Her star is eight-pointed and is identical to the star of the beast, but it is rotated to bring single points to North, South, East and West, a movement of 22.5°. This figure conceals many secrets, including the enigmatic 17… The star is seen to contain 17 enclosures.
The five-pointed star
However, the image which appears almost subliminally within Jesus’ birth chart is a five-pointed star. David Wood goes on to discuss this very powerful symbol which he discovered in the landscape near Rennes-le-Château:
The reader will recall that the complete pentagram, by Christian standards, is a symbol of evil, whereas to Gnostics it represented not only purity but supreme power. As a body with only five appendages it is female, as are all things associated with this number. The Hebrew number 5 (Hé) is symbolized by the womb. It would be difficult to give any logical reason why Christianity went to such lengths to degrade the female image while at the same time showing reverence for the mythical Virgin Mother, but most students would readily agree that she was the Christianized version of Isis. It seems that the authors of this story placed themselves in a very awkward position of having to produce a human body for Jesus without admitting to a human sperm having been used to fertilize a virgin in the first place.
Once we accept the possibility of any form of ‘seed’ being used, we automatically accept the presence of a father and to cast the Creator in this role would be ridiculous. IT would require no auxiliary equipment to create anything IT chose. To suggest that the Creator would need the womb of a woman to bring forth a birth, places a limitation on its powers, which reduces IT to the level of a gynaecologist performing an artificial insemination. Considering the abundance of religious connections, I wondered if the birth of Jesus was in any way connected to the diagram of Rennes and those things which we have examined previously. I also reasoned that the contents of the Ark of the Covenant probably held the key to the secrets which I sought.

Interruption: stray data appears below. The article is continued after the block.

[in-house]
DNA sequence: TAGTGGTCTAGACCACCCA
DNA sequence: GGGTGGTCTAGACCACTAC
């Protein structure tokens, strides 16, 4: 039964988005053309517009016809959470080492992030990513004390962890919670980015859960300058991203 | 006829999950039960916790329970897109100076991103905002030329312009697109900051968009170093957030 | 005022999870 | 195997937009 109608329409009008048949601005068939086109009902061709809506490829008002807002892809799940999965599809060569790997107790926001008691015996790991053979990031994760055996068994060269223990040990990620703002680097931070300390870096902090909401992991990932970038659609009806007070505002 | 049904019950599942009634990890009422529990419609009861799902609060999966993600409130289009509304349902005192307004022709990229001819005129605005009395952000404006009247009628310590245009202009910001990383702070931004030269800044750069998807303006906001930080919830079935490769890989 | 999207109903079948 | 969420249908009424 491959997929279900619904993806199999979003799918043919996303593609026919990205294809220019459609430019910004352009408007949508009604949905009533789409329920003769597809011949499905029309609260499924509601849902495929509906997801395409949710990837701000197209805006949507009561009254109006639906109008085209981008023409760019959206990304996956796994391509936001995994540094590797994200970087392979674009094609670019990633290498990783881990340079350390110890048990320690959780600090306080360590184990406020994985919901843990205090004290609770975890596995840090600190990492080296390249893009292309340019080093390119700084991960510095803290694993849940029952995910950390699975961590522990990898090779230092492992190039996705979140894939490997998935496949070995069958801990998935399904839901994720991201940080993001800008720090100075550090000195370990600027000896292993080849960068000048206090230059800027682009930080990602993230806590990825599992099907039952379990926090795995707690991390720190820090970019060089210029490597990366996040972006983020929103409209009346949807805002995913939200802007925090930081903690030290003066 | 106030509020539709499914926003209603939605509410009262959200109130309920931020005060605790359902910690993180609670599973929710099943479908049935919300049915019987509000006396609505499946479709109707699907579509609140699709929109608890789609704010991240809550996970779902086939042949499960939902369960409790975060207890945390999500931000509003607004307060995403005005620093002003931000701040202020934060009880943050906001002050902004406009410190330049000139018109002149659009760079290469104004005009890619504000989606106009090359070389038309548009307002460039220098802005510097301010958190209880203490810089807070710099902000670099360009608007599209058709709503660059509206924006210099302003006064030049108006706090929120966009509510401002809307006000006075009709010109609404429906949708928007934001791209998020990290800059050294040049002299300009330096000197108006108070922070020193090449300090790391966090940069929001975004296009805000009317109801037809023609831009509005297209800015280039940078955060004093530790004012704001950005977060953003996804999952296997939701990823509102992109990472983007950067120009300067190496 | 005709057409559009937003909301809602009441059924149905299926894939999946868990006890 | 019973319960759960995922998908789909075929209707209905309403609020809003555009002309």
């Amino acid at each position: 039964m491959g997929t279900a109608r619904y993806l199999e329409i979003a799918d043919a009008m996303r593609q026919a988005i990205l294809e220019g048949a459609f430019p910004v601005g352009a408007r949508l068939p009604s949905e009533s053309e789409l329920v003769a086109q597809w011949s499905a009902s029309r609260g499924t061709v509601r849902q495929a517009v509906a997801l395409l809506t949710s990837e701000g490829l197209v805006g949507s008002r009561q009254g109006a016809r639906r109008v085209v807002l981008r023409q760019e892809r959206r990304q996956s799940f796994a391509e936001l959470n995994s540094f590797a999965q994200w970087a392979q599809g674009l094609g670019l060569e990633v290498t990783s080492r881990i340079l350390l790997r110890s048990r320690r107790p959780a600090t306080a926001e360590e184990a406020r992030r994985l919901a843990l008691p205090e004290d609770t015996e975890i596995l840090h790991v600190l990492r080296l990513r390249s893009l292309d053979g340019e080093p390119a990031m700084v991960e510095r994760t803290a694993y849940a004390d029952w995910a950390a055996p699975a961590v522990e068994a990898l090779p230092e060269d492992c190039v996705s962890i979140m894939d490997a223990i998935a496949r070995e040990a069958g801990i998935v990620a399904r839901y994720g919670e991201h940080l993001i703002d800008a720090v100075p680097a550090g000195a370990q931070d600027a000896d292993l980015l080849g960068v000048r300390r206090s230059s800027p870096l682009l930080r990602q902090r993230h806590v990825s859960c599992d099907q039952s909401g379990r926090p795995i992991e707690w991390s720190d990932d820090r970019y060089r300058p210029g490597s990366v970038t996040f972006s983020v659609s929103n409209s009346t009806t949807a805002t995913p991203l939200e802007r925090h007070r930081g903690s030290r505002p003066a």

We shall be returning to this theme many times before we finish, but now we must concentrate on the Moon. In Jesus’ birth chart the Moon is located at 16° (8 x 2) in Cancer. According to the Dictionary of Astrology:
In a chart, the Moon represents the imaginative, reflective side of the native, and is justifiably linked with the subconscious element in the modern image of man. It is an index of the receptive, withdrawn, secluded part of the person. When the Moon is emphasized in a chart, it is usually an indication of a highly sensitive, impressionable and changeable nature, often linked with a personality associated with the past, or with childhood.
To be continued.
Linked pages: The Star of Bethlehem: Introduction (part 1)
The Star of Bethlehem: Introduction (part 2)
The Star of Bethlehem: Chapter 1 – Prologue
The Star of Bethlehem: Chapter 2 – Mercury: The Winged Star (part 1)
The Star of Bethlehem: Chapter 2 – Mercury: The Winged Star (part 2)
Star: Chapter 2 – Mercury: The Winged Star (part 3)
Although Yusuf Islam probably intended this song for Muhammad, I think it could be related to Jesus, as well: The Beloved.
Picture credits: Star of Bethlehem courtesy of http://www.clipartbest.com;
The Nativity courtesy of http://www.christcenteredmail.com;
Trinity College Library Dublin courtesy of bodyenergyconnection.com;
Pentagram courtesy of en.wikipedia.org